Ivona Anghelache-Lupaşcu

Universitatea de Medicina si Farmacie Grigore T. Popa Iasi, Socola, Iaşi, Romania

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Publications (3)2.67 Total impact

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    ABSTRACT: This study was carried out to determine the prevalence of the bacterial agents Chlamydia trachomatis (C. trachomatis), Neisseria gonorrhoeae (N. gonorrhoeae), Mycoplasma hominis (M. hominis) and Ureaplasma urealyticum (U. urealyticum) and the conditions which may play a role in the development of female infertility, in the county of Iapi in North-Eastern Romania. Cervical and blood samples were collected from 176 infertile women and 45 pregnant women in the third trimester. Classical methods and real time PCR were applied to each cervical sample to detect the presence of these sexually transmitted microorganisms; the ELISA method was applied to blood samples to detect C. trachomatis antibodies (IgA, IgM and IgG). The proportion of C. trachomatis IgG was significantly higher in the infertile group (23.8%) than in the pregnant group (4.4%), p < 0.05. For C. trachomatis antigen (Ag) and N. go- norrhoeae Ag no differences were observed between the two groups. The prevalence of mycoplasma genital infections was higher in the pregnant group (U. urealyticum – 53.3% and M. hominis – 20%) than in the infertile group (U. urealyticum – 39.7% and M. hominis – 7.3%). Higher rate of co-infection with C. trachomatis and mycoplasma were observed among the infertile women (25.7%) than among the pregnant women (7.7%). This combination could be involved in the appearance of pelvic inflammatory disease (PID) and its sequela, including infertility. C. trachomatis IgG determination still remains the gold standard for the diagnosis of PID and should be used as a screen- ing test for the prediction of tubal damage in infertile women. In view of the large number of cases involving the co-existence of genital infections with C. trachomatis, M. hominis and U. urealyticum, it is clearly necessary to perform screening for all three microorganisms among all women of reproductive age but especially those who are infertile.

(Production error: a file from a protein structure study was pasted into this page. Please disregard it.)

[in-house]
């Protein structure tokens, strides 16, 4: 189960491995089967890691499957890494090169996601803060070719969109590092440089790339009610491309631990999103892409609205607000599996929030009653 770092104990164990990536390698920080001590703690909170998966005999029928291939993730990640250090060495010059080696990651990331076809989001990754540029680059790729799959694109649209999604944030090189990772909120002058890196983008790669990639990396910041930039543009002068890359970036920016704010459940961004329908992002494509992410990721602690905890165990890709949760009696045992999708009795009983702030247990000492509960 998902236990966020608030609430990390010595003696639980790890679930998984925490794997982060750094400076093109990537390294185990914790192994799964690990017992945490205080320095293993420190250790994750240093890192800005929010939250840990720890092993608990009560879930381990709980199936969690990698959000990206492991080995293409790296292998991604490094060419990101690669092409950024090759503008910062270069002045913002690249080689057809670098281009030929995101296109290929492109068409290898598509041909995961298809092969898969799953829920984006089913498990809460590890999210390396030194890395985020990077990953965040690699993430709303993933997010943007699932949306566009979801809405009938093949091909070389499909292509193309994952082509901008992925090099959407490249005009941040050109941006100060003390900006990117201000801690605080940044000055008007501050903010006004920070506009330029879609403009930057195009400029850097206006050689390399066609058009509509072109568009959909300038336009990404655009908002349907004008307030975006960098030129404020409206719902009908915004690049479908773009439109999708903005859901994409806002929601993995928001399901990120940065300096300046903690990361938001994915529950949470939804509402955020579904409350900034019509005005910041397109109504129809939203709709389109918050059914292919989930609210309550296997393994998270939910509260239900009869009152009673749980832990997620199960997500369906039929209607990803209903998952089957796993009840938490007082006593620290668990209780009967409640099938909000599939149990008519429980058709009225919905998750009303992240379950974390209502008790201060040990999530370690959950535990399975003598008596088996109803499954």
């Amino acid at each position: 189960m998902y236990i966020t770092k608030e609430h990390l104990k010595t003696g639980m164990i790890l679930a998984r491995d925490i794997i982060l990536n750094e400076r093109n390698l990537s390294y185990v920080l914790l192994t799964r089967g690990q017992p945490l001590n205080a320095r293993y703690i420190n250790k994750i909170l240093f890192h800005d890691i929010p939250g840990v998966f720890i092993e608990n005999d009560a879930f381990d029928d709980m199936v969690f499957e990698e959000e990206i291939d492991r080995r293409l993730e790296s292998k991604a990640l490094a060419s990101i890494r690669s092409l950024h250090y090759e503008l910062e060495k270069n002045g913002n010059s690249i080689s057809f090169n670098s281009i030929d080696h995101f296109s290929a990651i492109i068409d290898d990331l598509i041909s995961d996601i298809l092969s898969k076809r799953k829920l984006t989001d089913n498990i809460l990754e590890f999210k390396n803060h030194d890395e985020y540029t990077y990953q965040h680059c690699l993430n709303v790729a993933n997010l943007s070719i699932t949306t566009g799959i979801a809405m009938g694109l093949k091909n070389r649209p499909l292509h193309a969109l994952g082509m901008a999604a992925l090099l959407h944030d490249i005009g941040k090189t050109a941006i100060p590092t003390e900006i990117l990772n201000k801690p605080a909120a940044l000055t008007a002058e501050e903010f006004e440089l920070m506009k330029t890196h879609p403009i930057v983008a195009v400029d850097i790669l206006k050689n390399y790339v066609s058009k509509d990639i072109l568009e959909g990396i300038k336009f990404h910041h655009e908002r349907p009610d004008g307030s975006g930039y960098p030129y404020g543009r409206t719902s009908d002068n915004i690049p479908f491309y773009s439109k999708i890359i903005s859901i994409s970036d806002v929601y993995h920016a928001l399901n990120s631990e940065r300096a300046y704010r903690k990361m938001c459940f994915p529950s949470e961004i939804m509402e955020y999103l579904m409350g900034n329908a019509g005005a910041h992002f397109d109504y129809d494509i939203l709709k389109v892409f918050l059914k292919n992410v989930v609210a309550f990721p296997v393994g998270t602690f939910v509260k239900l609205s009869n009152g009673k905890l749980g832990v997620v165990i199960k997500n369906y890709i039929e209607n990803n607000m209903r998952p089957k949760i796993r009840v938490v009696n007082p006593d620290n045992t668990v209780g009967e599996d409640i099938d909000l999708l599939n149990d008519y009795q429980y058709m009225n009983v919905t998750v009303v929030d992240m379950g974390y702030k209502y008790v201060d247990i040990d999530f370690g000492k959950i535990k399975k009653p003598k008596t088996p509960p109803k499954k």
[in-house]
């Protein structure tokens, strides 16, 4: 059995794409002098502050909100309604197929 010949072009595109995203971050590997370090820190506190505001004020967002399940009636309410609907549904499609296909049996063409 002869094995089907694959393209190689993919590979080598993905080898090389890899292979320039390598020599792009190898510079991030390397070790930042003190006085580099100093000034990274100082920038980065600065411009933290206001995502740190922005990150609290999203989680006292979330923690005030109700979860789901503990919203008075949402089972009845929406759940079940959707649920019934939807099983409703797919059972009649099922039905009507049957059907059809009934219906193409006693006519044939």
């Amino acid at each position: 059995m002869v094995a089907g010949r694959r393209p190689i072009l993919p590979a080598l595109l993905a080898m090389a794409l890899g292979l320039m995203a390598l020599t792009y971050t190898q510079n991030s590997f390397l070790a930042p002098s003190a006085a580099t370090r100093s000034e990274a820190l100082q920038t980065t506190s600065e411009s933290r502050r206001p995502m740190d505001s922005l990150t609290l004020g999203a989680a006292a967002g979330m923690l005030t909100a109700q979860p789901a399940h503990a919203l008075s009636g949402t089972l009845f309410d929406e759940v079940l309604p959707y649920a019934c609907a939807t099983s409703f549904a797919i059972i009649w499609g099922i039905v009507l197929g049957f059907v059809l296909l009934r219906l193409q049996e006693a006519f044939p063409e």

Acta Microbiologica et Immunologica Hungarica 01/2013; 60(1):41-53. · 0.65 Impact Factor